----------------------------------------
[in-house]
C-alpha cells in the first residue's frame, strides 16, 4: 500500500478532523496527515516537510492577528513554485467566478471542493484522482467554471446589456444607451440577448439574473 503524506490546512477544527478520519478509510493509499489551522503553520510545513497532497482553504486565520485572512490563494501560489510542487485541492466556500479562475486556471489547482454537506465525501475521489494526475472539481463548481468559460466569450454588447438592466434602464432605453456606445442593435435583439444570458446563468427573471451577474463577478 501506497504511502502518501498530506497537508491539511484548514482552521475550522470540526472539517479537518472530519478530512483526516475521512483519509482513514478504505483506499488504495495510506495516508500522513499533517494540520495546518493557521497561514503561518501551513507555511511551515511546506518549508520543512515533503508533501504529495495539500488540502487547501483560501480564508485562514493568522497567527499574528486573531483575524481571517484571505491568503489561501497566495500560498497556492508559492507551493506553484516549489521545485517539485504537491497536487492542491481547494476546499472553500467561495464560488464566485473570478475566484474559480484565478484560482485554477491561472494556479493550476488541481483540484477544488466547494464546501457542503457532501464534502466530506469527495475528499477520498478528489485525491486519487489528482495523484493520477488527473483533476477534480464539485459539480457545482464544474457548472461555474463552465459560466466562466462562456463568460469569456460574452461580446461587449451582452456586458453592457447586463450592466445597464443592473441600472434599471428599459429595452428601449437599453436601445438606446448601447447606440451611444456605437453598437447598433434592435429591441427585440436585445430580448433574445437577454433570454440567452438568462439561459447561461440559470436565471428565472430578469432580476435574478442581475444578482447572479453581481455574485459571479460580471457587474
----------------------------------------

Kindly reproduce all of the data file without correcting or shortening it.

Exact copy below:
[in-house]
C-alpha cells in the first residue's frame, strides 16, 4: 500500500478532523496527515516537510492577528513554485467566478471542493484522482467554471446589456444607451440577448439574473 503524506490546512477544527478520519478509510493509499489551522503553520510545513497532497482553504486565520485572512490563494501560489510542487485541492466556500479562475486556471489547482454537506465525501475521489494526475472539481463548481468559460466569450454588447438592466434602464432605453456606445442593435435583439444570458446563468427573471451577474463577478 501506497504511502502518501498530506497537508491539511484548514482552521475550522470540526472539517479537518472530519478530512483526516475521512483519509482513514478504505483506499488504495495510506495516508500522513499533517494540520495546518493557521497561514503561518501551513507555511511551515511546506518549508520543512515533503508533501504529495495539500488540502487547501483560501480564508485562514493568522497567527499574528486573531483575524481571517484571505491568503489561501497566495500560498497556492508559492507551493506553484516549489521545485517539485504537491497536487492542491481547494476546499472553500467561495464560488464566485473570478475566484474559480484565478484560482485554477491561472494556479493550476488541481483540484477544488466547494464546501457542503457532501464534502466530506469527495475528499477520498478528489485525491486519487489528482495523484493520477488527473483533476477534480464539485459539480457545482464544474457548472461555474463552465459560466466562466462562456463568460469569456460574452461580446461587449451582452456586458453592457447586463450592466445597464443592473441600472434599471428599459429595452428601449437599453436601445438606446448601447447606440451611444456605437453598437447598433434592435429591441427585440436585445430580448433574445437577454433570454440567452438568462439561459447561461440559470436565471428565472430578469432580476435574478442581475444578482447572479453581481455574485459571479460580471457587474